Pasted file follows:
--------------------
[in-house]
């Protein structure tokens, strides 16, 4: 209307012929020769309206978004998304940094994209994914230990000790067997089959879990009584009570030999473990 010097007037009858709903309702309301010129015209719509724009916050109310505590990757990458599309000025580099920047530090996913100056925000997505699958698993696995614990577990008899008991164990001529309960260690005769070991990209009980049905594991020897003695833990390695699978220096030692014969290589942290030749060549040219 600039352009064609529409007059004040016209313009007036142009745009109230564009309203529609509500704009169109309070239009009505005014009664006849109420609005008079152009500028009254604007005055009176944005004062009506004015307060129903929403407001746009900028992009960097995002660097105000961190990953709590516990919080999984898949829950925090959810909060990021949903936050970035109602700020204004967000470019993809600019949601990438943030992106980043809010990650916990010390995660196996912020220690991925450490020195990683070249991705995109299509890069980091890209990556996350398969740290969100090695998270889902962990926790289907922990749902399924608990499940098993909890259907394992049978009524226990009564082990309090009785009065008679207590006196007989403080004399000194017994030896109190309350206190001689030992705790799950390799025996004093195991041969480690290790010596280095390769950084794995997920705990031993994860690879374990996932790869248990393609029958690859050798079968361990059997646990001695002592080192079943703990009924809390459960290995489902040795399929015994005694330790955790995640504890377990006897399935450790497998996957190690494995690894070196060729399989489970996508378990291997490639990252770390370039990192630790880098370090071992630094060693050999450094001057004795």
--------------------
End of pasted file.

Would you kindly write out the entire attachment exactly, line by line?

[in-house]
């Protein structure tokens, strides 16, 4: 209307012929020769309206978004998304940094994209994914230990000790067997089959879990009584009570030999473990 010097007037009858709903309702309301010129015209719509724009916050109310505590990757990458599309000025580099920047530090996913100056925000997505699958698993696995614990577990008899008991164990001529309960260690005769070991990209009980049905594991020897003695833990390695699978220096030692014969290589942290030749060549040219 600039352009064609529409007059004040016209313009007036142009745009109230564009309203529609509500704009169109309070239009009505005014009664006849109420609005008079152009500028009254604007005055009176944005004062009506004015307060129903929403407001746009900028992009960097995002660097105000961190990953709590516990919080999984898949829950925090959810909060990021949903936050970035109602700020204004967000470019993809600019949601990438943030992106980043809010990650916990010390995660196996912020220690991925450490020195990683070249991705995109299509890069980091890209990556996350398969740290969100090695998270889902962990926790289907922990749902399924608990499940098993909890259907394992049978009524226990009564082990309090009785009065008679207590006196007989403080004399000194017994030896109190309350206190001689030992705790799950390799025996004093195991041969480690290790010596280095390769950084794995997920705990031993994860690879374990996932790869248990393609029958690859050798079968361990059997646990001695002592080192079943703990009924809390459960290995489902040795399929015994005694330790955790995640504890377990006897399935450790497998996957190690494995690894070196060729399989489970996508378990291997490639990252770390370039990192630790880098370090071992630094060693050999450094001057004795």